The first dad who came gave a rather beatific accounting of the Christian way to be a good mailman while another father came to relate stories about the Catholic approach to being a good banker. His shtick was to treat employees with dignity and respect, although the subject of softening up mortgage rates for the common folk was never broached.

I thought about asking my father to come, but could not think of one single Christian aspect about drilling teeth, pulling out molars, fitting bridges or tightening braces, and so just let him off that hook.

Then about one month later another dad came to give his lecture, which he said would teach everyone about controlling anger. A slim but relatively short man, he wore a double breasted suit with a slick shiny silk tie, sported a Clark gable mustache, carried a fedora style hat into the church and notably had a couple of cigars sticking up in the front breast pocket of his suit.

He worked as a contract estimator for a local cement mixing company, whose Italian boss, rumored to have had mob ties, seemed to have incurred particular favor from the Parrish priests. This included having the first row of pews reserved for him and his family at the ten o’clock Sunday mass.

The little man proceeded to tell us a fabled story about a cohort he worked with named Angelo “Squeaky” Manero. The nickname Squeaky derived from the fact that Angelo looked and sounded just like a little rat. But even though Squeaky was small he harbored a really bad, largely uncontrollable temper, which made many, many people very, very afraid of him.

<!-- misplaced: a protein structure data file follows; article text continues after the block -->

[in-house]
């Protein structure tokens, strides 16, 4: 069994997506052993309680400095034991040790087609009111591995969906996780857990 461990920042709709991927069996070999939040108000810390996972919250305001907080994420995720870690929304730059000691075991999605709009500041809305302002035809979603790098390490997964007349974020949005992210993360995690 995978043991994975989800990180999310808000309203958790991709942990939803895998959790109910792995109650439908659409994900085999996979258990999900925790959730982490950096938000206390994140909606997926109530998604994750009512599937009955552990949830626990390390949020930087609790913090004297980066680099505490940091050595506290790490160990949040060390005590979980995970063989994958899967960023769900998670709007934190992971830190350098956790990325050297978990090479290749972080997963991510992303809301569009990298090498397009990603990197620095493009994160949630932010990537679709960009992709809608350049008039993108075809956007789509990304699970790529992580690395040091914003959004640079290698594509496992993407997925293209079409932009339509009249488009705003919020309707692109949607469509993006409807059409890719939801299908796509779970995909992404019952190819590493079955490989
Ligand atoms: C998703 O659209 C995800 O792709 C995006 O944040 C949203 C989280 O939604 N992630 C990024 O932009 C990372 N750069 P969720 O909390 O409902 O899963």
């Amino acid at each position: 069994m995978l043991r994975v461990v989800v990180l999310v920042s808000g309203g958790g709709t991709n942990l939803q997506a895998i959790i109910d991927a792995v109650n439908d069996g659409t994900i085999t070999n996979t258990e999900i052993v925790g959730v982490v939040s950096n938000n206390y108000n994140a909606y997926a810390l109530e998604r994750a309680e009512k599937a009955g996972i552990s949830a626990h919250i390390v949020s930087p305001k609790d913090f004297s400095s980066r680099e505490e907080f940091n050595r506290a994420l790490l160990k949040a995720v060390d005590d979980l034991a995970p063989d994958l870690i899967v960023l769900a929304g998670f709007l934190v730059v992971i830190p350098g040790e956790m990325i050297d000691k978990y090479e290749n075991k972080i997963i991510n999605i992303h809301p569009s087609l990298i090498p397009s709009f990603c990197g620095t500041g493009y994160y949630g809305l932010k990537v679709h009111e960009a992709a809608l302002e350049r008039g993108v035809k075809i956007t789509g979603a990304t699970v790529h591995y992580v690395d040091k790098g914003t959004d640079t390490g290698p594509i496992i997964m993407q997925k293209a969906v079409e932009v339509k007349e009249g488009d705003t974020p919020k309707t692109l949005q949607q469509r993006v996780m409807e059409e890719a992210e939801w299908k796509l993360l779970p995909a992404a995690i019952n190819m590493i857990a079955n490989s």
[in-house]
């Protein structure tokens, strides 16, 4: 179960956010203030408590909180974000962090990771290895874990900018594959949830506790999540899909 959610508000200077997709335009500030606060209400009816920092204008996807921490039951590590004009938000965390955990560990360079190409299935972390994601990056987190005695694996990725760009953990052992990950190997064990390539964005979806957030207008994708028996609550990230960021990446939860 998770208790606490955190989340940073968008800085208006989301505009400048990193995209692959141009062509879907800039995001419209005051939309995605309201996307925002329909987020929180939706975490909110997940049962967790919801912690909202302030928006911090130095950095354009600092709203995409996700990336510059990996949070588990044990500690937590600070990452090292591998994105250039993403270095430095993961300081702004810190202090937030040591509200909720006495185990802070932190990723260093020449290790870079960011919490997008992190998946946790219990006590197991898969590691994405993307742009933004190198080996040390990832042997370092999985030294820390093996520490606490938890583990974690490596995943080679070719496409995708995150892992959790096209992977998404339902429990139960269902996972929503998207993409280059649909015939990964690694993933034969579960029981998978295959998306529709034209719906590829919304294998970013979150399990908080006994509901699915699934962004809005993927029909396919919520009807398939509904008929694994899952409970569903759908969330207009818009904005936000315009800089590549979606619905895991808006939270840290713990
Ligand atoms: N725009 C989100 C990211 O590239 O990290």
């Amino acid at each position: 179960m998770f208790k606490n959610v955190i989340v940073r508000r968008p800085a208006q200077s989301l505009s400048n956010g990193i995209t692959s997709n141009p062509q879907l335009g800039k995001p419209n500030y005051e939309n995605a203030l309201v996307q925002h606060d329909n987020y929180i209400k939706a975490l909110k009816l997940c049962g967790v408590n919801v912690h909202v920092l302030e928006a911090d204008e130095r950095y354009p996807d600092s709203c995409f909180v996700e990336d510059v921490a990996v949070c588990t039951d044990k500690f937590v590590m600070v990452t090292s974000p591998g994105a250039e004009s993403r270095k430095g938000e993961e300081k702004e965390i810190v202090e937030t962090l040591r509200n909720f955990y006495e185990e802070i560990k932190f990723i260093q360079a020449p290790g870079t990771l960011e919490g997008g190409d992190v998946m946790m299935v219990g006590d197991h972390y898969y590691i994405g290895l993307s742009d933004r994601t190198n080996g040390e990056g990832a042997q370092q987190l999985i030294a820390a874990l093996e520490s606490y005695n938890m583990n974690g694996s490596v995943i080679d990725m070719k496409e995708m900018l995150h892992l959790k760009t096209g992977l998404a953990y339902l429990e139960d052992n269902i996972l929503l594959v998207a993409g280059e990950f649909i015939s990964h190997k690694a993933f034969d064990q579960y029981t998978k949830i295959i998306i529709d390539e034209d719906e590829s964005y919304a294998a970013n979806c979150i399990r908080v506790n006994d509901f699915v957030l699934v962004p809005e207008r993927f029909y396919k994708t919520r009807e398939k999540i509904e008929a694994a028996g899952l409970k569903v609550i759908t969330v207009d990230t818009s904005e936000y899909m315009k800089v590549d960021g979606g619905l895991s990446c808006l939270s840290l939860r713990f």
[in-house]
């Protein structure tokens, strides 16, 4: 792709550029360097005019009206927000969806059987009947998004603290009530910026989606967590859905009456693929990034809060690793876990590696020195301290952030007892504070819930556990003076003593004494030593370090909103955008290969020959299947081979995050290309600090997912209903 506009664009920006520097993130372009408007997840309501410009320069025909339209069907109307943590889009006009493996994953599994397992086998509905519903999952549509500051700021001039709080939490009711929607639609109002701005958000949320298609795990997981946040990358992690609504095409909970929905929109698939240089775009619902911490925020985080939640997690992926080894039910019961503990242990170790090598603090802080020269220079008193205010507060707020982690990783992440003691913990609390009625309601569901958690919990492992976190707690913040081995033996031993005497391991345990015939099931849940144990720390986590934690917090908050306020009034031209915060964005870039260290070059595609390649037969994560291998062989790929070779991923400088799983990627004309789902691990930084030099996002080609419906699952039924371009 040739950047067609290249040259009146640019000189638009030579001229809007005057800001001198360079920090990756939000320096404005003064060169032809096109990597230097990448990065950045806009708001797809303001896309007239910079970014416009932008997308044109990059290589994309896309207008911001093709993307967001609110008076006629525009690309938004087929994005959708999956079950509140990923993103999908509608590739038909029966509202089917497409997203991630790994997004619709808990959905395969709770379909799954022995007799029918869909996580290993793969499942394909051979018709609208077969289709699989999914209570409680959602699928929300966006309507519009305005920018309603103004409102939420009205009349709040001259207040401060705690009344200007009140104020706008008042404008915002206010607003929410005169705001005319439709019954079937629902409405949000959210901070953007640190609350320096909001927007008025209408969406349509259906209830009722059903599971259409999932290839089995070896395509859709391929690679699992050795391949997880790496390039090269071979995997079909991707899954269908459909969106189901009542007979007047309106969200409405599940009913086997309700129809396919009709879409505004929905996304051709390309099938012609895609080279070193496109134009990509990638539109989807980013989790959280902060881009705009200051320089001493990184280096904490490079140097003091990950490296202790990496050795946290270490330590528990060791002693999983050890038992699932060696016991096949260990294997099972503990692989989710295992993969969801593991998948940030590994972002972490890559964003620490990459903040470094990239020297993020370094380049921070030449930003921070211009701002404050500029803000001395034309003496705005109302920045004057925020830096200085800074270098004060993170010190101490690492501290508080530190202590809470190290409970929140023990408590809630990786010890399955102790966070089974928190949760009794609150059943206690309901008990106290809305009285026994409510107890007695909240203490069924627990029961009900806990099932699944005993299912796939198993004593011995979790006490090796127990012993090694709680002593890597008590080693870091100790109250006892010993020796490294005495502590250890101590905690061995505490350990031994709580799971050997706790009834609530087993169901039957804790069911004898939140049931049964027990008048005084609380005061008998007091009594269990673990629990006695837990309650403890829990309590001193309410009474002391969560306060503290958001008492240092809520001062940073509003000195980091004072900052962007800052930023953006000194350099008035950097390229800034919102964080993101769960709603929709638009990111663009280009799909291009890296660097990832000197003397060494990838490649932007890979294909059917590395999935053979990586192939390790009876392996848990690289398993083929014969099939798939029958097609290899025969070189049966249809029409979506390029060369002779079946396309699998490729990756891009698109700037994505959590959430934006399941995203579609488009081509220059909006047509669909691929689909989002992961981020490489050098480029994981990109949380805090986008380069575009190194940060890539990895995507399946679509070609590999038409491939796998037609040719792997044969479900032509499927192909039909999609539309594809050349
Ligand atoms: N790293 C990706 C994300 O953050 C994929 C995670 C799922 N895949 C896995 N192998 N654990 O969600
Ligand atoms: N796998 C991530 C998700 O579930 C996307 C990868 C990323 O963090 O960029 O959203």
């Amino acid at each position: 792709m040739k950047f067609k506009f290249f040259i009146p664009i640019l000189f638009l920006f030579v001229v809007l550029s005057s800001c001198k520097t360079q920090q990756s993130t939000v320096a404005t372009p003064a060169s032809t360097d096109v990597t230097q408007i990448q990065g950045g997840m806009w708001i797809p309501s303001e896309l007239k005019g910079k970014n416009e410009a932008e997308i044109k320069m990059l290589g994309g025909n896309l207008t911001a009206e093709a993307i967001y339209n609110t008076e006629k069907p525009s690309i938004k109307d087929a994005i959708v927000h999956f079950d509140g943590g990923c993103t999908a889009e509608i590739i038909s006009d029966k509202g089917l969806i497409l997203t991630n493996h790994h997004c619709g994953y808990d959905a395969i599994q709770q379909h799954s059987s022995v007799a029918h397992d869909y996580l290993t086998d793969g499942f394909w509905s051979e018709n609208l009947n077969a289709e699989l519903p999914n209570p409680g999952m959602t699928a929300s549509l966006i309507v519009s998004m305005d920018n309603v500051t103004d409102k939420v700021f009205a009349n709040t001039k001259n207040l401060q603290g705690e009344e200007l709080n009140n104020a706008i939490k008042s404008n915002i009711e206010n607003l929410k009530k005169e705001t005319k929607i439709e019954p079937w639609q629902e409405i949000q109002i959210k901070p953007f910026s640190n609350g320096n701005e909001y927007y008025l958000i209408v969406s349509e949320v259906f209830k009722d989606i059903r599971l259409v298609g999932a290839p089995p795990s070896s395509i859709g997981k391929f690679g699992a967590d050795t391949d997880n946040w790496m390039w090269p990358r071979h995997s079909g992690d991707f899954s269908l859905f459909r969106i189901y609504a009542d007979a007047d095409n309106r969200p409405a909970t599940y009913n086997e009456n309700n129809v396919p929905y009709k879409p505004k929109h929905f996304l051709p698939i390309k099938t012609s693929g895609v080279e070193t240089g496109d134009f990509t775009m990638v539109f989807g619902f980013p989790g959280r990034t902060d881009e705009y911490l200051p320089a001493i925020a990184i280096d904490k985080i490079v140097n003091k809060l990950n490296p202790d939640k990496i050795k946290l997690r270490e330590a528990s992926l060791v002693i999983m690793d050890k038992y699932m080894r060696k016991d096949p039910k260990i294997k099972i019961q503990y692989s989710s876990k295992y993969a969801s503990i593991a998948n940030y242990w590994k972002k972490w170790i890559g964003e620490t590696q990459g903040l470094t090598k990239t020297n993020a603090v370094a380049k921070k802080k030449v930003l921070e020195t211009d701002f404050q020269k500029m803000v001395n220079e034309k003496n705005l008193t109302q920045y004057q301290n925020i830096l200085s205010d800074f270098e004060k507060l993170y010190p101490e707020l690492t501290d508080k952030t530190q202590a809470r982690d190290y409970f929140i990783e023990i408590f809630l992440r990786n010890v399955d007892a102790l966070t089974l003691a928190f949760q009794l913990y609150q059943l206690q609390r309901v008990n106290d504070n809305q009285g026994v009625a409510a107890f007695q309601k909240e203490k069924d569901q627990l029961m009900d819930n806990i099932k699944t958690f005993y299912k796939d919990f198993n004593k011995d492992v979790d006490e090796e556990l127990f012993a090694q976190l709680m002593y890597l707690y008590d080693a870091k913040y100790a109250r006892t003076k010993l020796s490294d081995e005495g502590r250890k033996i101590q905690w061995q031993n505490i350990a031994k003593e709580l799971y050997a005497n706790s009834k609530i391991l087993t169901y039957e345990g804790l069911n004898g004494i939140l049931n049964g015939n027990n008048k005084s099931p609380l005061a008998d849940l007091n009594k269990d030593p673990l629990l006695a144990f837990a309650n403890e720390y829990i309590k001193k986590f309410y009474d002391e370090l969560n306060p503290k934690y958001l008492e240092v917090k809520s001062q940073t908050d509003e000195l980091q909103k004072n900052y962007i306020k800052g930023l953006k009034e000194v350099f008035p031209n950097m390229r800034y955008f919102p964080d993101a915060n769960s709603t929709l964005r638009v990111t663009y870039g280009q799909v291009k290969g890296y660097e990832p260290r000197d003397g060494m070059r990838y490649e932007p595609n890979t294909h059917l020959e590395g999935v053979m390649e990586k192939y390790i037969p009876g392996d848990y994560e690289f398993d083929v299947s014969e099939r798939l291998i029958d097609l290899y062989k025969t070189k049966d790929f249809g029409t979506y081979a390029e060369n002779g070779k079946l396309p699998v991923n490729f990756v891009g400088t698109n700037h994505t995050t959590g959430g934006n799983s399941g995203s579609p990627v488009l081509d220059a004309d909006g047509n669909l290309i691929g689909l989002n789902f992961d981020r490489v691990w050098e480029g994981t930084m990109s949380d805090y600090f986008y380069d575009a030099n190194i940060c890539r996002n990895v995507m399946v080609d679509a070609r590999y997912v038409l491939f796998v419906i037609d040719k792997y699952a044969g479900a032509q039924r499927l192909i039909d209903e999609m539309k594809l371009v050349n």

The first example he gave was when a bus driver inadvertently left Squeaky off at the wrong stop. So after the next time he got on the bus, Squeaky poured hot grease on the poor man.

The audience was queried:

  • Now does that sound right?”

To which the peanut gallery replied:

  • No!

This was followed by:

  • You’re right. Squeaky didn’t have to hurt him. All he had to do was pack some clay into the exhaust pipe of the bus after work so it would blow the engine up when the driver turned it on the next day.

Then he told us how a man once owed Squeaky money. When he finally tracked the man down Squeaky spit in his face, then kicked him in the groin.

Once again,

  • Now is that the right thing to do?